What’s in a name? Machine learning / artificial intelligence was used to classify the personal names of entrepreneurs and beneficial owners of companies in eight European countries (France, Germany, Netherlands, Belgium, Sweden, Italy, Spain, Ireland) and derive unique insights into the Contribution and Challenges of Ethnic Minority Businesses in Europe.
In this OPEN report for MSDUK, Philippe Legrain and Martyn Fitzgerald of Open Political Economy Network found Minority businesses in Europe to contribute at least €570 billion to the economy and employ at least 2.7 million people. The full report can be downloaded here,
Why use personal names classification ? A previous report from the European Commission states clearly the issue : the lack of data.
The problems of analysing migrant and ethnic minority entrepreneurship are aggravated by the fact that statistical information is scarce and not fully comparable between countries. There are some key figures for some countries (e.g. self-employment rates) and estimates but there are no comprehensive official statistics let alone statistics that could be compared internationally. In some cases data are not available because an ethnic differentiation is legally not allowed in the data collection or, more often, theSupporting Entrepreneurial Diversity in Europe : Conclusions and Recommendations of the European Commission’s Network “Ethnic Minority Businesses”
phenomenon of ethnic entrepreneurship it is confused with questions of nationality (e.g. naturalised persons cannot be identified).
Personal names classification can help fill the Information Gap about minority businesses.
How onomastics, the science of names, informs on ethnic diversity
NamSor software uses machine learning to classify personal names (by gender, origin and ethnicity). Although creating a single taxonomy to represent all types of diversity seems like an impossible task, as human societies are fractals in their diversity, NamSor provides a number of taxonomies adapted to how certain countries and regions of the World look at diversity.
Informing on Diversity initiatives in the United-States
For the United-States, NamSor US ‘race’/ethnicity model can classify personal names to 4 classes or 6 classes corresponding to the taxonomy recommended by the US Census
White (Non Latino) – A person having origins in any of the original peoples of Europe, the Middle East, or North Africa.
Black or African American (Non Latino) – A person having origins in any of the Black racial groups of Africa.
Asian – A person having origins in any of the original peoples of the Far East, Southeast Asia, or the Indian subcontinent including, for example, Cambodia, China, India, Japan, Korea, Malaysia, Pakistan, the Philippine Islands, Thailand, and Vietnam.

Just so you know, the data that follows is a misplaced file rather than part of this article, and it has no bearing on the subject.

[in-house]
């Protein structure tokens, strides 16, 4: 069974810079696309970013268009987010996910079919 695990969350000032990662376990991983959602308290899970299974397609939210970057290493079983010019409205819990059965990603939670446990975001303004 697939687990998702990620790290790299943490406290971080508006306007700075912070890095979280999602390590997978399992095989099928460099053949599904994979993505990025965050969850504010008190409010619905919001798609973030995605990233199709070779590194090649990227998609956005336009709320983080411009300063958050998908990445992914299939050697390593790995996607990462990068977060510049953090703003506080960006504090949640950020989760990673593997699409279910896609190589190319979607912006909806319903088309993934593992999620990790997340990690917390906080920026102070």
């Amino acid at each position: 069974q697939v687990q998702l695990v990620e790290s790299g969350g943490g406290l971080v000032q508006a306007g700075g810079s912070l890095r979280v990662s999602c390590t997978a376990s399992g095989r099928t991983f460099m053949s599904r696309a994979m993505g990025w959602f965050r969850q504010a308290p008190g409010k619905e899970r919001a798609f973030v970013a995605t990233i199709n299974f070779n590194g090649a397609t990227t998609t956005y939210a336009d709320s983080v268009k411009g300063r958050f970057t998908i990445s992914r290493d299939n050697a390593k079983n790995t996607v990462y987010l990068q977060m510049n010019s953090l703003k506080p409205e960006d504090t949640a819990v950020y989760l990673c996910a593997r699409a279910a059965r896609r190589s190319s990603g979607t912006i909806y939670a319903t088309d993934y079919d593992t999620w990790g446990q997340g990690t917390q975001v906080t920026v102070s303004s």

Hispanic Origin / Latino – Hispanic origin can be viewed as the heritage, nationality, lineage, or country of birth of the person or the person’s parents or ancestors before arriving in the United States. People who identify as Hispanic, Latino, or Spanish may be any race.
Native Hawaiian or Other Pacific Islander – A person having origins in any of the original peoples of Hawaii, Guam, Samoa, or other Pacific Islands.
American Indian or Alaska Native – A person having origins in any of the original peoples of North and South America (including Central America) and who maintains tribal affiliation or community attachment.
Some names are easier to classifier and distinguish, for example Chinese or Japanese names can hardly be confused with Hispanic names. But overall, Namsor provides very accurate insights into racial and ethnic diversity in the United-States, as measured by a recent scientific paper Imperfect Inferences: A Practical Assessment, by Aaron Rieke (Upturn), Vincent Southerland (New York University School of Law), Dan Svirsky (Uber), Mingwei Hsu (Upturn) :
Informing on Diversity initiatives in Canada or Europe
Some other countries look at diversity from a migration standpoint : from which country or region a particular name is likely to come from (ex. China/Asia vs. Italy/Europe). Namsor provides specific taxonomies that corresponds to this relativistic view of diversity and classify names to country level (Country / Origin / Diaspora). Name classification is imperfect by nature, but it provides enough statistically significant insights to be useful. Here is an example of scientific paper, published in the journal NAMES: A JOURNAL OF ONOMASTICS, which offers interesting validation results : Using Onomastics to Inform Diversity Initiatives: Race, Gender, and Names in Academic Radiology in Canada by Sohrab Towfighi, Adrian Marcuzzi, Salman Masood, Faisal Khosa (University of British Columbia, Vancouver, CANADA), Mohsin Yakub (California University of Science and Medicine, Colton, USA), Jessica B. Robbins (University of Wisconsin, Madison, USA)
For the Minority Businesses Matter: Europe report, the Diaspora taxonomy was used.
Informing on Gender Diversity initiatives
Namsor is also widely used to inform on gender diversity, for example, by Elsevier and by the European Commission.
NamSor™ Applied Onomastics is a European vendor of sociolinguistics software (NamSor sorts names). NamSor mission is to help understand international flows of money, ideas and people. We proudly support Gender Gap Grader.
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